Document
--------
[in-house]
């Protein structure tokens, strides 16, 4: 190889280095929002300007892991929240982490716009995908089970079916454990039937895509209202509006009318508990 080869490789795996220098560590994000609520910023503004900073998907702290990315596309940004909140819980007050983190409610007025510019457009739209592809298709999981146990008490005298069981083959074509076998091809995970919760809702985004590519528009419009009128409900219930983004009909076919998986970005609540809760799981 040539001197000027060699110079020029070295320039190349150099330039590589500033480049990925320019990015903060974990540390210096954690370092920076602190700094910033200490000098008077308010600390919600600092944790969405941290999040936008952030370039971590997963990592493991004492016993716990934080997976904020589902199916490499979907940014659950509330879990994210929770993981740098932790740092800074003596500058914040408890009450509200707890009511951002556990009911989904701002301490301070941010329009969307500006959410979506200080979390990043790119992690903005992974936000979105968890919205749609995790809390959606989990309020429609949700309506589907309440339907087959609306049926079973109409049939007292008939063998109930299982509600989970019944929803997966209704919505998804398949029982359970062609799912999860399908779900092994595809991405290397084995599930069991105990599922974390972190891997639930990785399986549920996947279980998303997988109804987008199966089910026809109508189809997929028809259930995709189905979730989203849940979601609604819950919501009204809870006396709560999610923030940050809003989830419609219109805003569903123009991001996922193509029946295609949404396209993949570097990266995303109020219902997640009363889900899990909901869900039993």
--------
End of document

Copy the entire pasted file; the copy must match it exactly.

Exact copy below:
[in-house]
């Protein structure tokens, strides 16, 4: 190889280095929002300007892991929240982490716009995908089970079916454990039937895509209202509006009318508990 080869490789795996220098560590994000609520910023503004900073998907702290990315596309940004909140819980007050983190409610007025510019457009739209592809298709999981146990008490005298069981083959074509076998091809995970919760809702985004590519528009419009009128409900219930983004009909076919998986970005609540809760799981 040539001197000027060699110079020029070295320039190349150099330039590589500033480049990925320019990015903060974990540390210096954690370092920076602190700094910033200490000098008077308010600390919600600092944790969405941290999040936008952030370039971590997963990592493991004492016993716990934080997976904020589902199916490499979907940014659950509330879990994210929770993981740098932790740092800074003596500058914040408890009450509200707890009511951002556990009911989904701002301490301070941010329009969307500006959410979506200080979390990043790119992690903005992974936000979105968890919205749609995790809390959606989990309020429609949700309506589907309440339907087959609306049926079973109409049939007292008939063998109930299982509600989970019944929803997966209704919505998804398949029982359970062609799912999860399908779900092994595809991405290397084995599930069991105990599922974390972190891997639930990785399986549920996947279980998303997988109804987008199966089910026809109508189809997929028809259930995709189905979730989203849940979601609604819950919501009204809870006396709560999610923030940050809003989830419609219109805003569903123009991001996922193509029946295609949404396209993949570097990266995303109020219902997640009363889900899990909901869900039993």